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Bruce Springsteen on the cover of Rolling Stone magazine.Bruce Frederick Joseph Springsteen (born September 23, 1949) is an American singer, songwriter, and guitarist. He has frequently recorded and toured with the E Street Band.

A musical heir to Elvis Presley, Woody Guthrie, and Bob Dylan, Springsteen is most widely known for his brand of heartland rock infused with pop hooks, poetic lyrics, and Americana sentiments centered around his native New Jersey.

Elvis Presley biography, Bruce Springsteen His eloquence in expressing ordinary, everyday problems has earned him numerous awards, including Grammy Awards and an Oscar, along with a huge fan base. His most famous albums, Born to Run and Born in the U.S.A., epitomize his penchant for finding grandeur in the struggles of daily life.

Springsteen's lyrics often concern men and women struggling to make ends meet. He has gradually become identified with progressive politics. Springsteen's "Born in the U.S.A." was so popular that Ronald Reagan attempted to co-opt it during his 1984 presidential campaign, misinterpreting it as a plainly nationalistic song rather than one about the negative after-effects of the Vietnam War. Springsteen is also noted for his support of various relief and rebuilding efforts in New Jersey and elsewhere, and for his response to the September 11, 2001 attacks on which his album The Rising reflects.

Springsteen's recordings have tended to alternate between commercially accessible rock albums and somber folk-oriented works. Much of Springsteen's iconic status in America as well as his popularity stems from his concerts, marathon shows in which he and the E Street Band energetically perform intense ballads, rousing anthems, and party rock and roll songs.

Springsteen has long had the nickname "The Boss," a term which he was initially reported to dislike but now seems to have come to terms with ≈ he sometimes jokingly refers to himself as such on stage.

Early years Bruce Springsteen was born in Long Branch, New Jersey, and grew up in Freehold Borough, New Jersey. His father, Douglas, was a bus driver of Dutch and Irish ancestry and his mother, Adele Zirilli Springsteen, an Italian-Puerto Rican or Italian-American legal secretary.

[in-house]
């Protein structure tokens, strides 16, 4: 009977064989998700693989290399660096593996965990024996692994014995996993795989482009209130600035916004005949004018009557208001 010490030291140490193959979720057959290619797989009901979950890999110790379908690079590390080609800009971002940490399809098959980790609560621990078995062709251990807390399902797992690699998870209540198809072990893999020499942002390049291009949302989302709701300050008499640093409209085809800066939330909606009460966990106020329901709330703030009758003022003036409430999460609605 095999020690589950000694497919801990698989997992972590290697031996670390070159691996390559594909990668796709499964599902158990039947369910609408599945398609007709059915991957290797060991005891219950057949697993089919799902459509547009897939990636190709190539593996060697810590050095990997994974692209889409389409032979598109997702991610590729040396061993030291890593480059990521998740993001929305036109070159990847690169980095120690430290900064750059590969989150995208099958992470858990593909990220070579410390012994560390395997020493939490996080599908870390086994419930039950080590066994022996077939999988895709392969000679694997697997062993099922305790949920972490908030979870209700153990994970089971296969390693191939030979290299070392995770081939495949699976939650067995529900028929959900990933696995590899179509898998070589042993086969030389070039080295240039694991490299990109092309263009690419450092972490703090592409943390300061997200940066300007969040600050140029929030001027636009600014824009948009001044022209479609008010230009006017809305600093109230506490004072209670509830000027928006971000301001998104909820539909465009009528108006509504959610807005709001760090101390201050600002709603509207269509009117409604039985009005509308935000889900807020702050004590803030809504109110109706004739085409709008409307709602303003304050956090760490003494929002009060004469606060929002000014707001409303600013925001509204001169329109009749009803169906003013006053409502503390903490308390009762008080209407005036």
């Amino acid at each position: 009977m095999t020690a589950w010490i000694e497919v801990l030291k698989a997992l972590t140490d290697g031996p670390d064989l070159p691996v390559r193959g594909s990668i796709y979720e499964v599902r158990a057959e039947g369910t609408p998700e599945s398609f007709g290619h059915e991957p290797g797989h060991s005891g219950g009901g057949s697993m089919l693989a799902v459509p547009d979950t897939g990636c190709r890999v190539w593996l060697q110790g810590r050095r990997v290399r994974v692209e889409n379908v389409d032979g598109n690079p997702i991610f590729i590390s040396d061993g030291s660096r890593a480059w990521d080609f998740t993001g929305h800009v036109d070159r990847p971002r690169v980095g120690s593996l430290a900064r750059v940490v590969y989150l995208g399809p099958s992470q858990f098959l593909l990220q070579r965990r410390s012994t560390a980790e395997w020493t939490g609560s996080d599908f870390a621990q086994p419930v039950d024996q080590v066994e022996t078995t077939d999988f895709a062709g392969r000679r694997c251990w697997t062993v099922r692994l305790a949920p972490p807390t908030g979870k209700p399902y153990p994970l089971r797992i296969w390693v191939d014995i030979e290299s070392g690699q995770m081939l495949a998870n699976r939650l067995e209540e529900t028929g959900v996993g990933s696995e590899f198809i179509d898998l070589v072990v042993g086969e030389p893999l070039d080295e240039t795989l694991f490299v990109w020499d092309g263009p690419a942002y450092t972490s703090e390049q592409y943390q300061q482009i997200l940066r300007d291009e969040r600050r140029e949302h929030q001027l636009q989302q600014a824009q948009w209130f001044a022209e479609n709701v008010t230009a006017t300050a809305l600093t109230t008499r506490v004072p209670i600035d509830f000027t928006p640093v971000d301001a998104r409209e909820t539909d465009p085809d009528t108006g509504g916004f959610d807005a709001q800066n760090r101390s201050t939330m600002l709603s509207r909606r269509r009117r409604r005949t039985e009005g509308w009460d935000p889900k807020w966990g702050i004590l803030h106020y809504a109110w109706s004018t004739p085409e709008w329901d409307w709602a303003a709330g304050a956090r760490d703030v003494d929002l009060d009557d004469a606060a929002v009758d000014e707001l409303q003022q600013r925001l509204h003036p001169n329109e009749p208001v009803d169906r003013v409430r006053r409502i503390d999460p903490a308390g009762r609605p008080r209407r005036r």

He was inspired to become a musician when he saw Elvis Presley on the Ed Sullivan Show. At the age of 13, he bought his first guitar for $18. When he was 16, his mother took out a loan to buy him a $60 Kent guitar, an event he memorializes in his song "The Wish." In 1965, he went to the house of Tex and Marion Vinyard, who sponsored young bands in his town. They helped him become the lead guitarist of The Castiles, and later became the lead singer of the group. The Castilles recorded two original songs at a public recording studio in Bricktown, New Jersey, and played a variety of venues, including Cafe Wha? in Greenwich Village. Marion Vinyard said that even when Springsteen was a young man, she believed him when he said he was going to make it big. [1]. Bruce's sister, Pamela Sue Springsteen, had a brief film career, but walked away from acting for good to pursue her still photography career full time.

He began performing in Richmond, Virginia, in late 1969 and through 1970 with singer Robbin Thompson in a band called Steel Mill. They went on to perform some memorable shows at Virginia Commonwealth University in Richmond. Before being discovered nationally, he returned to Asbury Park, New Jersey, and performed regularly at small nightclubs there and along the Jersey shore. His New Jersey shows quickly gathered cult-like appeal for their energy, passion and longevity, most lasting in excess of three hours.

Areas such as Asbury Park, New Jersey inspired the themes of ordinary life in Bruce Springsteen's music. "Well the cops finally busted Madame Marie for tellin' fortunes better than they do / This boardwalk life for me is through / You know you ought to quit this scene too"-from "4th Of July, Asbury Park (Sandy)"Even after gaining international acclaim, Springsteen's New Jersey roots would reverberate in his music, with him routinely praising "the great state of New Jersey" in his live shows. Drawing on his extensive local appeal, his appearances in major New Jersey and Philadelphia venues routinely would sell out for consecutive nights and, much like the Grateful Dead, his show's song lists would vary significantly from night to night. He would also make many surprise appearances at The Stone Pony and other shore nightclubs over the years.